When I returned home I slowly came out to people I trusted to be open and supportive. I awkwardly stared at the carpet during the organized prayers that prefaced class and school-sponsored events. I bit my tongue when people asked me to pray for them. Sometimes I lied. I realized I couldn’t share many of my thoughts and questions about the nature of reality in a social culture where the nature of reality is discussed over Sabbath dinner (this is normal when 90% of the salaried adults you know are post-secondary educators of some kind). I remained as silent as possible during family worship, mouthing the hymns and prayers.

I felt consumed by a feeling of ‘otherness.’ As a kid I’d been told that atheists were unfulfilled, unhappy people who had no ethical mooring and no real reason to live. I’d always imagined them to be cold individuals. When I joined their ranks, however, I found the icy breeze came not from me, but the community I had left. There are few things more disconcerting than the sneaking suspicion that people are only being affectionate towards you because they don’t know the truth—that if they knew your motives, values, and the thoughts that flit through your head they would find you wholly and utterly objectionable. Not many people knew, but I was already emotionally and psychologically excluded from religious routines that saturate day-to-day life in my home town: organized prayers in the morning, in the car, at every meal, and before stating the business of any group gathering; evening worships, the opening and closing of the Sabbath, weekly church attendance; ‘bless you’s and ‘amen’s; ‘thank god’s and ‘praise god’s; Tuesday morning chapel; praise music, prayer requests, and folksy declarations about god’s gifts, tests, and blessings. I didn’t know how to behave anymore. I didn’t want to be disingenuous with people, to pretend to pray or fake genuine worship. I also didn’t want to open myself up to judgement.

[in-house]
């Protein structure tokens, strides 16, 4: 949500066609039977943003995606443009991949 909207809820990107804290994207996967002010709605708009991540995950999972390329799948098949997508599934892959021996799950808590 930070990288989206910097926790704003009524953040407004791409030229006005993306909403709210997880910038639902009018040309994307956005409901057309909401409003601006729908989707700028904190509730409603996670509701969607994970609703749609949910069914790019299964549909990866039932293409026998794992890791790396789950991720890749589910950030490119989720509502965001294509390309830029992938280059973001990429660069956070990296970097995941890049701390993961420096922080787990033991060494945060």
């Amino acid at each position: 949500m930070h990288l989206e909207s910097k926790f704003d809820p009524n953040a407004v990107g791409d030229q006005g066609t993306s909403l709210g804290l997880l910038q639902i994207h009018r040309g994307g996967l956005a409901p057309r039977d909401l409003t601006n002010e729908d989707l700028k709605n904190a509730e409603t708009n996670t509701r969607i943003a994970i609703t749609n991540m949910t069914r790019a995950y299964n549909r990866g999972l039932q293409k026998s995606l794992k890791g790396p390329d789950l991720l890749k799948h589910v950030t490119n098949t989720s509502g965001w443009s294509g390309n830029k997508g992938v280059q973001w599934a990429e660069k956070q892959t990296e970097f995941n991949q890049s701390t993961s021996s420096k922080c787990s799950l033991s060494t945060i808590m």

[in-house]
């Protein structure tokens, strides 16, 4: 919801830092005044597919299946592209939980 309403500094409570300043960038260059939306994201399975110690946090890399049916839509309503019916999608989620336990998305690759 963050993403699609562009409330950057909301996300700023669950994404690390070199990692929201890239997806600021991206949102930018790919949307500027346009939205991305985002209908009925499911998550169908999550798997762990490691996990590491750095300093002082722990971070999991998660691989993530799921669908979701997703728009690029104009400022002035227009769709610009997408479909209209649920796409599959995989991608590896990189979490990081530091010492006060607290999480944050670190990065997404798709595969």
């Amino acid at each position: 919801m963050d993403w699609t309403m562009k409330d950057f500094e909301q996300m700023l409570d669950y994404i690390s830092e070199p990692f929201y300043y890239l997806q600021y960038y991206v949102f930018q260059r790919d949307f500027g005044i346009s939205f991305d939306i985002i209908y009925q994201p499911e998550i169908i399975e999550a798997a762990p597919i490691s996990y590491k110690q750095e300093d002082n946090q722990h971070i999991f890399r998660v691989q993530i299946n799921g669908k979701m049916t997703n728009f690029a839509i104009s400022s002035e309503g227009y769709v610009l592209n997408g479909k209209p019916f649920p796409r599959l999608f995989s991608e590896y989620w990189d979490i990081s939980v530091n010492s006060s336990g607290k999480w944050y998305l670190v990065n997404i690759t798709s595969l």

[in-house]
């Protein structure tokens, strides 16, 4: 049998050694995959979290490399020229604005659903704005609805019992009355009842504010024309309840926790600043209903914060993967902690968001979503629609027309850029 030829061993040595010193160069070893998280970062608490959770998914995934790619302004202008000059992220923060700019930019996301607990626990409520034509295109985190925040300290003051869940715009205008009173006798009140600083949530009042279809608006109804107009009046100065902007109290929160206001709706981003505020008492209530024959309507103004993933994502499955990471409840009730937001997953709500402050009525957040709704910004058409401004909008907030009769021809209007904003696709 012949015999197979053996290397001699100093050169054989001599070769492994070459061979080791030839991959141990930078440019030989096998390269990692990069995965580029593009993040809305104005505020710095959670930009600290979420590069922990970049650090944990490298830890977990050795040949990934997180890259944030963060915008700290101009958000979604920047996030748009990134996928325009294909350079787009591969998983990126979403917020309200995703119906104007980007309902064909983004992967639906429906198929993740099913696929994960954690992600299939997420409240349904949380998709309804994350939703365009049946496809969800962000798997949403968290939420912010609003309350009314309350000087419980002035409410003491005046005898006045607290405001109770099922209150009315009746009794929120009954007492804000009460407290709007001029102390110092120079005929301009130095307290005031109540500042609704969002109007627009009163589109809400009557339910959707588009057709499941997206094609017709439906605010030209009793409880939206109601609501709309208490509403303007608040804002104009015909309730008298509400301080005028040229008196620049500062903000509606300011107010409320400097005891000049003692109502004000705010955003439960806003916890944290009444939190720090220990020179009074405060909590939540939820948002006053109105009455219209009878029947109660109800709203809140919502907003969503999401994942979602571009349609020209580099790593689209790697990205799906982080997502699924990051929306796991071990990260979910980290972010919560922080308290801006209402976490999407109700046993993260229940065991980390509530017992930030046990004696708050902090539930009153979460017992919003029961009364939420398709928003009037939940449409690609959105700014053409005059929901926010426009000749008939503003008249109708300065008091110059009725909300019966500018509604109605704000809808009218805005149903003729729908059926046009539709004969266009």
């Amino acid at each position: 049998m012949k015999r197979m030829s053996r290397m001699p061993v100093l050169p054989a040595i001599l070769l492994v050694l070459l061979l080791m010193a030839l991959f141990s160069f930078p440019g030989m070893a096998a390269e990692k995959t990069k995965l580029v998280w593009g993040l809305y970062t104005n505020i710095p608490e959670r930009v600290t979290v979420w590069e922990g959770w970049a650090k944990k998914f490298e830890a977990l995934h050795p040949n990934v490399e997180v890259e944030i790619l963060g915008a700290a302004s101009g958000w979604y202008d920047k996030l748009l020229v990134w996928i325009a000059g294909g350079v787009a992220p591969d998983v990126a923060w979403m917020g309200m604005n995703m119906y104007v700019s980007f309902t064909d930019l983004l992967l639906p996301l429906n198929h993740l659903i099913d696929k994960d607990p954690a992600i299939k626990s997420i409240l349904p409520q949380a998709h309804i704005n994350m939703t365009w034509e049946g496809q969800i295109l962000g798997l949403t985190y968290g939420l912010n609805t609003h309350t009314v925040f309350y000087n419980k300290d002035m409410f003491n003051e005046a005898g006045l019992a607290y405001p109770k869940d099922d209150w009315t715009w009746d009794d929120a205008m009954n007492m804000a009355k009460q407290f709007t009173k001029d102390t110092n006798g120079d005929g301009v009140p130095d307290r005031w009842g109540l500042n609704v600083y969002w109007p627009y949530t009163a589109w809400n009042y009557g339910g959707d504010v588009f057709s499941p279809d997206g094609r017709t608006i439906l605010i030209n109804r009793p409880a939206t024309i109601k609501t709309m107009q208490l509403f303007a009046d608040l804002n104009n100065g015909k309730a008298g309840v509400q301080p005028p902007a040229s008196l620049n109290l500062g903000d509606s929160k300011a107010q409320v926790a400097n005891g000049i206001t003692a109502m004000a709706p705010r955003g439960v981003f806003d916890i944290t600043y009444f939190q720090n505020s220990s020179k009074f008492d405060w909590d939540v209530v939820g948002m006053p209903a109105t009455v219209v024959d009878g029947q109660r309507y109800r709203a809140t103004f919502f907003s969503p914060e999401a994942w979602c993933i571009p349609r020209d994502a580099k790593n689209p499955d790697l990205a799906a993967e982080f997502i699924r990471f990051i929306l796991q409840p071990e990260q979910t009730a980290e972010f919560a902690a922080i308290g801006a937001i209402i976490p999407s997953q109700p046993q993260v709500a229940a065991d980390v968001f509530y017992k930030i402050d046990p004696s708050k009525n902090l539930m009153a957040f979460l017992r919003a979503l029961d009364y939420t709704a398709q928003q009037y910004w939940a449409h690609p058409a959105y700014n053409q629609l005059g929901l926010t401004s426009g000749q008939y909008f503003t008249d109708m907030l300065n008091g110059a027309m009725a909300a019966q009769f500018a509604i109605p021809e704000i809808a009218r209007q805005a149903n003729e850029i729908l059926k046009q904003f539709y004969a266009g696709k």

I erred on the side of honesty. I told David about my new-found openness, and I became ever-so-slightly more open with his family. When it comes to my spiritual life I’ve always been pretty buttoned up. Maybe it’s because I share my English professor’s aversion to ‘spiritual exhibitionism.’ Maybe growing up in the post-WWJD era has cultivated a slightly jaded attitude towards ‘testimonies’ and the sharing of ‘spiritual victories.’ My spiritual life had always been vibrant and deeply personal, and I didn’t often share it for the same reason I don’t post sex tapes online. When I started to walk away from the church, however, I felt that I owed it to David’s family to be a little more open, even if I wasn’t ready to come out and say, “I’m an atheist.”